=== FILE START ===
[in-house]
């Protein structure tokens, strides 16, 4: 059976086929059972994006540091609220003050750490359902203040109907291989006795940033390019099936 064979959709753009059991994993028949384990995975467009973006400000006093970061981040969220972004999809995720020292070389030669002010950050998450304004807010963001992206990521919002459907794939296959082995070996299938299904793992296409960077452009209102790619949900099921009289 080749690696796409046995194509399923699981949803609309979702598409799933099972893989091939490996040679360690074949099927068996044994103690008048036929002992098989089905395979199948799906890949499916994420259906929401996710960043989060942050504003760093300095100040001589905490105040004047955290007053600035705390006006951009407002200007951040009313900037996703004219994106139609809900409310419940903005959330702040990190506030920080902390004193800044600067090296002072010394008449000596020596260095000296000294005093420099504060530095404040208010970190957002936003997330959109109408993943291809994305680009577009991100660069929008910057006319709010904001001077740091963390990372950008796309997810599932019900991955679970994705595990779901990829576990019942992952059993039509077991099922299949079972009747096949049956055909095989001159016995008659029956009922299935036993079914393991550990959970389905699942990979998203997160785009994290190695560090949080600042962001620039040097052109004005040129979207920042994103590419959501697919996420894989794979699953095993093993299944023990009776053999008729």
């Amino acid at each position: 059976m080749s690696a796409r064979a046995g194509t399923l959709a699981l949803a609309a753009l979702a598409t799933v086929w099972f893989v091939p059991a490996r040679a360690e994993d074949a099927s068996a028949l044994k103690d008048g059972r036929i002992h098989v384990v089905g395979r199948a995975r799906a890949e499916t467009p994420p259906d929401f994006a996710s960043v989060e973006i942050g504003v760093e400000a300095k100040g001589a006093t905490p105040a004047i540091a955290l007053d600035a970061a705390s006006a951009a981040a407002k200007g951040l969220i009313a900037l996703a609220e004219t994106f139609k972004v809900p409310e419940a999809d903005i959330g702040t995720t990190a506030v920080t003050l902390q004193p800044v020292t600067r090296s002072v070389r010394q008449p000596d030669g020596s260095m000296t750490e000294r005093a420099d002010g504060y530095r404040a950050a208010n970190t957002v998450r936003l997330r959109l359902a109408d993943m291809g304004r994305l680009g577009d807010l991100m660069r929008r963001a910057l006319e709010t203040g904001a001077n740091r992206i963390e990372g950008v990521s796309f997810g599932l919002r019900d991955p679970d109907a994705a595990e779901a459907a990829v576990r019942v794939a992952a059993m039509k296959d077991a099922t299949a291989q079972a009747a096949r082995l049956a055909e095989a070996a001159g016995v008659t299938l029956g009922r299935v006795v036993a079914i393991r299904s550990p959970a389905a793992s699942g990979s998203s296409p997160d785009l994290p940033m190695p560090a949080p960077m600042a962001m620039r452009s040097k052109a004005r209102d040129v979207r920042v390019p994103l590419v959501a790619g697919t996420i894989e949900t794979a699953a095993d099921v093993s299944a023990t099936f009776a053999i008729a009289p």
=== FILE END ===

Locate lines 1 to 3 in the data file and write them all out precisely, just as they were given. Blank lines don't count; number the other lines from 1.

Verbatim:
[in-house]
């Protein structure tokens, strides 16, 4: 059976086929059972994006540091609220003050750490359902203040109907291989006795940033390019099936 064979959709753009059991994993028949384990995975467009973006400000006093970061981040969220972004999809995720020292070389030669002010950050998450304004807010963001992206990521919002459907794939296959082995070996299938299904793992296409960077452009209102790619949900099921009289 080749690696796409046995194509399923699981949803609309979702598409799933099972893989091939490996040679360690074949099927068996044994103690008048036929002992098989089905395979199948799906890949499916994420259906929401996710960043989060942050504003760093300095100040001589905490105040004047955290007053600035705390006006951009407002200007951040009313900037996703004219994106139609809900409310419940903005959330702040990190506030920080902390004193800044600067090296002072010394008449000596020596260095000296000294005093420099504060530095404040208010970190957002936003997330959109109408993943291809994305680009577009991100660069929008910057006319709010904001001077740091963390990372950008796309997810599932019900991955679970994705595990779901990829576990019942992952059993039509077991099922299949079972009747096949049956055909095989001159016995008659029956009922299935036993079914393991550990959970389905699942990979998203997160785009994290190695560090949080600042962001620039040097052109004005040129979207920042994103590419959501697919996420894989794979699953095993093993299944023990009776053999008729």
């Amino acid at each position: 059976m080749s690696a796409r064979a046995g194509t399923l959709a699981l949803a609309a753009l979702a598409t799933v086929w099972f893989v091939p059991a490996r040679a360690e994993d074949a099927s068996a028949l044994k103690d008048g059972r036929i002992h098989v384990v089905g395979r199948a995975r799906a890949e499916t467009p994420p259906d929401f994006a996710s960043v989060e973006i942050g504003v760093e400000a300095k100040g001589a006093t905490p105040a004047i540091a955290l007053d600035a970061a705390s006006a951009a981040a407002k200007g951040l969220i009313a900037l996703a609220e004219t994106f139609k972004v809900p409310e419940a999809d903005i959330g702040t995720t990190a506030v920080t003050l902390q004193p800044v020292t600067r090296s002072v070389r010394q008449p000596d030669g020596s260095m000296t750490e000294r005093a420099d002010g504060y530095r404040a950050a208010n970190t957002v998450r936003l997330r959109l359902a109408d993943m291809g304004r994305l680009g577009d807010l991100m660069r929008r963001a910057l006319e709010t203040g904001a001077n740091r992206i963390e990372g950008v990521s796309f997810g599932l919002r019900d991955p679970d109907a994705a595990e779901a459907a990829v576990r019942v794939a992952a059993m039509k296959d077991a099922t299949a291989q079972a009747a096949r082995l049956a055909e095989a070996a001159g016995v008659t299938l029956g009922r299935v006795v036993a079914i393991r299904s550990p959970a389905a793992s699942g990979s998203s296409p997160d785009l994290p940033m190695p560090a949080p960077m600042a962001m620039r452009s040097k052109a004005r209102d040129v979207r920042v390019p994103l590419v959501a790619g697919t996420i894989e949900t794979a699953a095993d099921v093993s299944a023990t099936f009776a053999i008729a009289p």